Members banned from this thread: Pragmatist
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1) I don't know why fast food and Big Macs are used as the basis for determining the effect of minimum wages. Why not, oh, I dunno, cigarettes and porn magazines? Why does McDonalds, of all companies, deserve this free advertising in economic debates?
2) It could be and probably is the case that the effects of high minimum wages are going to be different in booming economies than in stagnant or recessionary ones.
3) One-size-fits-all economic policies do not affect thriving urban areas the same way they affect depressed rural areas, so why should they be imposed on local areas where the effects are not as helpful? Or is there some evidence that the effect is similarly benign or positive in poorer rural areas as it is in thriving urban areas? If so, please offer said evidence.
The cost of houses depends, like most things, on supply and demand.
Buy a house in, say, Fresno California, and you'll pay a lot less than the same one in Palo Alto, for example, and it's based on supply and demand, not on the minimum wage in those two towns.
It's called "capitalism." It works.
Payroll taxes aren't taxes, as the payer expects something back.
So, school taxes aren't taxes if you have or may one day have school age children.
Gasoline taxes aren't taxes, as you get to drive on the highways.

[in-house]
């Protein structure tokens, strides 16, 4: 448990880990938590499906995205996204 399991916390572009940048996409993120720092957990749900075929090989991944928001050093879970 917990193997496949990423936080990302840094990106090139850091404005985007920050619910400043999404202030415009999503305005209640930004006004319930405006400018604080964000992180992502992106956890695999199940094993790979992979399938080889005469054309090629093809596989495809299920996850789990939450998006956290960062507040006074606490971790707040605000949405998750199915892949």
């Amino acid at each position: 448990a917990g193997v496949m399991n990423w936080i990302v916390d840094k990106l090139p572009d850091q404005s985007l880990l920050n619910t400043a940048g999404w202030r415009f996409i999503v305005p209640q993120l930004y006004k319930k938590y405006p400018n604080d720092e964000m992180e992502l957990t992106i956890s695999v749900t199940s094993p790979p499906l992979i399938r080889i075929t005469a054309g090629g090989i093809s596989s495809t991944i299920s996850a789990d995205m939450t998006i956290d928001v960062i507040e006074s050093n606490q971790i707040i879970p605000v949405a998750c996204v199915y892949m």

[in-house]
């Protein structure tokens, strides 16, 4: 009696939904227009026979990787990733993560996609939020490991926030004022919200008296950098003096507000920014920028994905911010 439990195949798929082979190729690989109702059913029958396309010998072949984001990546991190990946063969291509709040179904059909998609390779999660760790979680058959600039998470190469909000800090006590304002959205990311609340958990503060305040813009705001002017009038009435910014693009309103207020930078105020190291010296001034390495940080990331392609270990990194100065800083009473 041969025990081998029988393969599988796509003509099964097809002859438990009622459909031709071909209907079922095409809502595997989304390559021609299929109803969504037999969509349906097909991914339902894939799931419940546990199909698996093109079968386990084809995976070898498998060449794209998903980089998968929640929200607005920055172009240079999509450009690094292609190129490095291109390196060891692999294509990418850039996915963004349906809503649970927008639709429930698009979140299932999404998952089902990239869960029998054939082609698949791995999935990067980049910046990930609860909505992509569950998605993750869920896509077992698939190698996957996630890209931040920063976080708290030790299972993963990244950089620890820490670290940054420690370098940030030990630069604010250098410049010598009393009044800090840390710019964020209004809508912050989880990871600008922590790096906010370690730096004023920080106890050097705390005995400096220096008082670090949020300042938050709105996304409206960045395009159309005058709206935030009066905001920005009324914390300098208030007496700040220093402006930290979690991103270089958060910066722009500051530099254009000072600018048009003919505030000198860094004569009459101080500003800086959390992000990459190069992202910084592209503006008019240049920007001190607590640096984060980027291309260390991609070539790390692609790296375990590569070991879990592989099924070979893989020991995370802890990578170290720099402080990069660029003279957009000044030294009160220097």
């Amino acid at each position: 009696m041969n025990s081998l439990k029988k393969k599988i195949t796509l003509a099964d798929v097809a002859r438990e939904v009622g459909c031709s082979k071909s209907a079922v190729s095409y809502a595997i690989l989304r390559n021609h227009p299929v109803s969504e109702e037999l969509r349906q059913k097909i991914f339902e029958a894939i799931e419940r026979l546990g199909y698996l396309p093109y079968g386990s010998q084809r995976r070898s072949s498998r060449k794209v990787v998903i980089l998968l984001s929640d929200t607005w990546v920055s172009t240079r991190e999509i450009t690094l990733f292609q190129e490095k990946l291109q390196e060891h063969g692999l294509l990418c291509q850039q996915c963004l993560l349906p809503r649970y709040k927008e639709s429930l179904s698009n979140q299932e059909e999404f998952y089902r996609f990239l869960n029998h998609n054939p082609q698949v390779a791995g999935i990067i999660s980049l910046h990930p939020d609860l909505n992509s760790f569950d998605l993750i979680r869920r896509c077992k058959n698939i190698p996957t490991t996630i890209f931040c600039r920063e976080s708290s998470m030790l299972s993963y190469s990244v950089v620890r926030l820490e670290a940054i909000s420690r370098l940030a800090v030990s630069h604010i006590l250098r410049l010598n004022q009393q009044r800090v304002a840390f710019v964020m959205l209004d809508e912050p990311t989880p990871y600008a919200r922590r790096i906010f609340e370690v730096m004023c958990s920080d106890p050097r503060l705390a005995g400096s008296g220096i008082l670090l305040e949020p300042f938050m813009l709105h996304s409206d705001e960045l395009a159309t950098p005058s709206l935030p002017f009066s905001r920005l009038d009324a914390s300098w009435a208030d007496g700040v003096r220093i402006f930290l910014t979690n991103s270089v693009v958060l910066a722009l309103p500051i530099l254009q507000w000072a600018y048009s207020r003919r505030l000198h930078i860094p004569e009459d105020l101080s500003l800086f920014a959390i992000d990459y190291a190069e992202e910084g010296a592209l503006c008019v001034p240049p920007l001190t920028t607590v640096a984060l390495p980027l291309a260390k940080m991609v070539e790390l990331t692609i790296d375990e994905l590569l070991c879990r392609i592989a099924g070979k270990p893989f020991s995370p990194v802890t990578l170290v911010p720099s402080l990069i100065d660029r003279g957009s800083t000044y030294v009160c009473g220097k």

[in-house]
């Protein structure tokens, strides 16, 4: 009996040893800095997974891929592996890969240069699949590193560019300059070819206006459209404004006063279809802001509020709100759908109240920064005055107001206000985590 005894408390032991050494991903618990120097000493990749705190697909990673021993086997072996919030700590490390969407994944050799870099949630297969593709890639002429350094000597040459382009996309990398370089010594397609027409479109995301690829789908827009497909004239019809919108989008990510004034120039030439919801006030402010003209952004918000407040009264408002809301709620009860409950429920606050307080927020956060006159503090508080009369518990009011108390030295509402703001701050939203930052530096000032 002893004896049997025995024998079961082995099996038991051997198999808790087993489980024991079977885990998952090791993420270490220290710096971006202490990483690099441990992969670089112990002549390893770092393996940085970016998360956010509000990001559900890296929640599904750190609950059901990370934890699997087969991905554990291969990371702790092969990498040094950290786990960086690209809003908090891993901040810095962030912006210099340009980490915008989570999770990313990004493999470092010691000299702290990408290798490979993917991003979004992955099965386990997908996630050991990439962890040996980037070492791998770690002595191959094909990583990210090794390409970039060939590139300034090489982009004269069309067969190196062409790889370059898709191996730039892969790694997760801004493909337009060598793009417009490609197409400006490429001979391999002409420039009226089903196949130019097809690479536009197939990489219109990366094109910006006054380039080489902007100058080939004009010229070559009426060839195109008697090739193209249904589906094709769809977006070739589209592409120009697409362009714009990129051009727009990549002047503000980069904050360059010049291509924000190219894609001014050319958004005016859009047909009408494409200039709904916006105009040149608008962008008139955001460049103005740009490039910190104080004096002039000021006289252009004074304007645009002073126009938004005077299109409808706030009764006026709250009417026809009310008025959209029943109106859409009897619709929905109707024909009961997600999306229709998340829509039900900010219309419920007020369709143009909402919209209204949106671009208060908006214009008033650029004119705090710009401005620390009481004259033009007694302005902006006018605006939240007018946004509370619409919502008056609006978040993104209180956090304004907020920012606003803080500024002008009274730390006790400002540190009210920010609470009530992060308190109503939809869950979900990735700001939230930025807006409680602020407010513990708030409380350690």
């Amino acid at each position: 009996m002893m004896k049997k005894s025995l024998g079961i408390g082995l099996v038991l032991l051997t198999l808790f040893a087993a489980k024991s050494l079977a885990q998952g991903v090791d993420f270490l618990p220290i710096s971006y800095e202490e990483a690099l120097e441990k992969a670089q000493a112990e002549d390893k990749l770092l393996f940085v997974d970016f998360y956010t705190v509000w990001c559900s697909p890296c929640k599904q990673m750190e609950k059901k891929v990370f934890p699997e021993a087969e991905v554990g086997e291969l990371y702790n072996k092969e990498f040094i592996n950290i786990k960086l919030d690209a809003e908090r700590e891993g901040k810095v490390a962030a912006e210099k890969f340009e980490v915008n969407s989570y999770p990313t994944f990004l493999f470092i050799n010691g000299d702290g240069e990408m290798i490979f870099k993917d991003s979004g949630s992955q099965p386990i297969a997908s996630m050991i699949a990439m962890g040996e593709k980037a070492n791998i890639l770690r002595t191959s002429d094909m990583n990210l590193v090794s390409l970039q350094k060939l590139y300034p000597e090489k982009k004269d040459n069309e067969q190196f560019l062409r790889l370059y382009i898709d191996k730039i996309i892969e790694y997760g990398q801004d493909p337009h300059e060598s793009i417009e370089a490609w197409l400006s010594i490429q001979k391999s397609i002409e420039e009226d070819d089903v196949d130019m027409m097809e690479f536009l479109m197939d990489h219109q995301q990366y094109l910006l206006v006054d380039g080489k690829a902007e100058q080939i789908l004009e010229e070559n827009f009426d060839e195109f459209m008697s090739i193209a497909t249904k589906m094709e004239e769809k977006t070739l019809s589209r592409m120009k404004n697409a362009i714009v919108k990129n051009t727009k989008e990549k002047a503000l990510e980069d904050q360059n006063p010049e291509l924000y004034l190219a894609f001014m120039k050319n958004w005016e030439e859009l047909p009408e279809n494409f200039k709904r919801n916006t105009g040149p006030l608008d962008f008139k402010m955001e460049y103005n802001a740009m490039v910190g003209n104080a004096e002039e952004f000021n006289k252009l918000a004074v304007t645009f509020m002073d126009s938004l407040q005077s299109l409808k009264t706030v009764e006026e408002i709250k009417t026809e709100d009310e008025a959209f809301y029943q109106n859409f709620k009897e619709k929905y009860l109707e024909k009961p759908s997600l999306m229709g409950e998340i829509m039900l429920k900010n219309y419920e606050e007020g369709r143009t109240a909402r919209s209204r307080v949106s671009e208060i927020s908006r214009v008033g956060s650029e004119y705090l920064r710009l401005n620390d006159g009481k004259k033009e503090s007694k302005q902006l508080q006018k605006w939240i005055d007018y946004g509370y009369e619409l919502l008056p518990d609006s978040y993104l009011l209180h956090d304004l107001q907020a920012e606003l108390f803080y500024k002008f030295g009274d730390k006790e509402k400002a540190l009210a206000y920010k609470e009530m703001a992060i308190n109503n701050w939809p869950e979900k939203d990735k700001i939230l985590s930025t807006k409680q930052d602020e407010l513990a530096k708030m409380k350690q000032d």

Somehow, I'd never thought of it that way.
While I am not against minimum wage increases, I do think we have to realize a few other things. First, if one has ever traveled abroad, most fast food workers elsewhere are "kids" not older adults. Other countries have vast training programs so older adults aren't relegated to work fast food. They are re-trained for other jobs at higher pay. Here we don't have that. If you are in your 40s and lose your job, its possible you could end up working fast food if you don't have marketable skills. So that makes a huge issue. Secondly, many retail/fast food jobs are becoming more and more automated. So the numbers of available jobs in these sectors is going to go down. All our local fast food chains have kiosks now for ordering and have gotten rid of at least 50% of their old headcounts. I think it just might be more beneficial in the long run to spend the money on training programs so adults with families have better opportunities to make a living. Leave fast food/retail to the under 25s where it belongs.
Actually though Social Security was originally the "federal Old-Age, Survivors, and Disability Insurance (OASDI) program", and my social security card says on it "social security account number", as if my money was being put away for my later use. Obviously things have morphed a bit.